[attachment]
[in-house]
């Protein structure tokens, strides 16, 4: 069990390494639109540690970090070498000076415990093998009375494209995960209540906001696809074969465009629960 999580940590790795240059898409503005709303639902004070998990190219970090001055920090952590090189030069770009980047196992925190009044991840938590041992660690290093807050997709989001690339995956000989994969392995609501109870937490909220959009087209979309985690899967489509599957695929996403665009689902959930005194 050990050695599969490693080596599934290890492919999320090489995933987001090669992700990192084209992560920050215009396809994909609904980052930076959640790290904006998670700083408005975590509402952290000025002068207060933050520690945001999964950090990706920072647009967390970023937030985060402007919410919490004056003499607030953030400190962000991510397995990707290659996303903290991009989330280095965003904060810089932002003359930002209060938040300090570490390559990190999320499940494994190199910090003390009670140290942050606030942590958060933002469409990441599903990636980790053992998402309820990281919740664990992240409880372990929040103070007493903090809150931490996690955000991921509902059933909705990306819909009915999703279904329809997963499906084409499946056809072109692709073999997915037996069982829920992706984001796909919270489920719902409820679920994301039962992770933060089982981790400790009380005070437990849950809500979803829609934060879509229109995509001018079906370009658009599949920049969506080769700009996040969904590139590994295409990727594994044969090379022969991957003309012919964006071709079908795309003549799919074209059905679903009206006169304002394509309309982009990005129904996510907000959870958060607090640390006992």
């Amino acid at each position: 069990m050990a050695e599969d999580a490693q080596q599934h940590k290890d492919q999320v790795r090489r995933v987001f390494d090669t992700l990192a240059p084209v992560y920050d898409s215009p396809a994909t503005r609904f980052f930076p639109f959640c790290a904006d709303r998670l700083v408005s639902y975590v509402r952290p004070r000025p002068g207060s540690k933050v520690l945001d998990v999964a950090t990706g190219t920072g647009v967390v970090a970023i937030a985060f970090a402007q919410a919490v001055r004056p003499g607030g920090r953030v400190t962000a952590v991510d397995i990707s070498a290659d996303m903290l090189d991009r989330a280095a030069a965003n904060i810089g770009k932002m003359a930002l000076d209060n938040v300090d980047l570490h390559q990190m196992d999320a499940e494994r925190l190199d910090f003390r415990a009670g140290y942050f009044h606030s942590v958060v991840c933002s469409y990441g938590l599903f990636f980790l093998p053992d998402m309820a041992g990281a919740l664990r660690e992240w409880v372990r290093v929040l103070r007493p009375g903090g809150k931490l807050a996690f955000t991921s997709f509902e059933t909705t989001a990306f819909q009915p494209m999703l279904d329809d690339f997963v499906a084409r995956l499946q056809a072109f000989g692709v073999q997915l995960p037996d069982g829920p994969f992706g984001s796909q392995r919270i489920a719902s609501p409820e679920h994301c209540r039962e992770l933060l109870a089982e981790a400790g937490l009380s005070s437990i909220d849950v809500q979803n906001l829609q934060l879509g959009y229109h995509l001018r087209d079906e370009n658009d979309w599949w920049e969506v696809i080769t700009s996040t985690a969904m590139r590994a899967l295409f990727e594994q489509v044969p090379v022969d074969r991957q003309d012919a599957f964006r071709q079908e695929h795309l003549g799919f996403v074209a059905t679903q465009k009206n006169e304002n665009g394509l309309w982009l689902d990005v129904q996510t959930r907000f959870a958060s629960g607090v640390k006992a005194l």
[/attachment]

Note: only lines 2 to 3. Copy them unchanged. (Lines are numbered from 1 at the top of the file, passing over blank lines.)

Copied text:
């Protein structure tokens, strides 16, 4: 069990390494639109540690970090070498000076415990093998009375494209995960209540906001696809074969465009629960 999580940590790795240059898409503005709303639902004070998990190219970090001055920090952590090189030069770009980047196992925190009044991840938590041992660690290093807050997709989001690339995956000989994969392995609501109870937490909220959009087209979309985690899967489509599957695929996403665009689902959930005194 050990050695599969490693080596599934290890492919999320090489995933987001090669992700990192084209992560920050215009396809994909609904980052930076959640790290904006998670700083408005975590509402952290000025002068207060933050520690945001999964950090990706920072647009967390970023937030985060402007919410919490004056003499607030953030400190962000991510397995990707290659996303903290991009989330280095965003904060810089932002003359930002209060938040300090570490390559990190999320499940494994190199910090003390009670140290942050606030942590958060933002469409990441599903990636980790053992998402309820990281919740664990992240409880372990929040103070007493903090809150931490996690955000991921509902059933909705990306819909009915999703279904329809997963499906084409499946056809072109692709073999997915037996069982829920992706984001796909919270489920719902409820679920994301039962992770933060089982981790400790009380005070437990849950809500979803829609934060879509229109995509001018079906370009658009599949920049969506080769700009996040969904590139590994295409990727594994044969090379022969991957003309012919964006071709079908795309003549799919074209059905679903009206006169304002394509309309982009990005129904996510907000959870958060607090640390006992």
């Amino acid at each position: 069990m050990a050695e599969d999580a490693q080596q599934h940590k290890d492919q999320v790795r090489r995933v987001f390494d090669t992700l990192a240059p084209v992560y920050d898409s215009p396809a994909t503005r609904f980052f930076p639109f959640c790290a904006d709303r998670l700083v408005s639902y975590v509402r952290p004070r000025p002068g207060s540690k933050v520690l945001d998990v999964a950090t990706g190219t920072g647009v967390v970090a970023i937030a985060f970090a402007q919410a919490v001055r004056p003499g607030g920090r953030v400190t962000a952590v991510d397995i990707s070498a290659d996303m903290l090189d991009r989330a280095a030069a965003n904060i810089g770009k932002m003359a930002l000076d209060n938040v300090d980047l570490h390559q990190m196992d999320a499940e494994r925190l190199d910090f003390r415990a009670g140290y942050f009044h606030s942590v958060v991840c933002s469409y990441g938590l599903f990636f980790l093998p053992d998402m309820a041992g990281a919740l664990r660690e992240w409880v372990r290093v929040l103070r007493p009375g903090g809150k931490l807050a996690f955000t991921s997709f509902e059933t909705t989001a990306f819909q009915p494209m999703l279904d329809d690339f997963v499906a084409r995956l499946q056809a072109f000989g692709v073999q997915l995960p037996d069982g829920p994969f992706g984001s796909q392995r919270i489920a719902s609501p409820e679920h994301c209540r039962e992770l933060l109870a089982e981790a400790g937490l009380s005070s437990i909220d849950v809500q979803n906001l829609q934060l879509g959009y229109h995509l001018r087209d079906e370009n658009d979309w599949w920049e969506v696809i080769t700009s996040t985690a969904m590139r590994a899967l295409f990727e594994q489509v044969p090379v022969d074969r991957q003309d012919a599957f964006r071709q079908e695929h795309l003549g799919f996403v074209a059905t679903q465009k009206n006169e304002n665009g394509l309309w982009l689902d990005v129904q996510t959930r907000f959870a958060s629960g607090v640390k006992a005194l």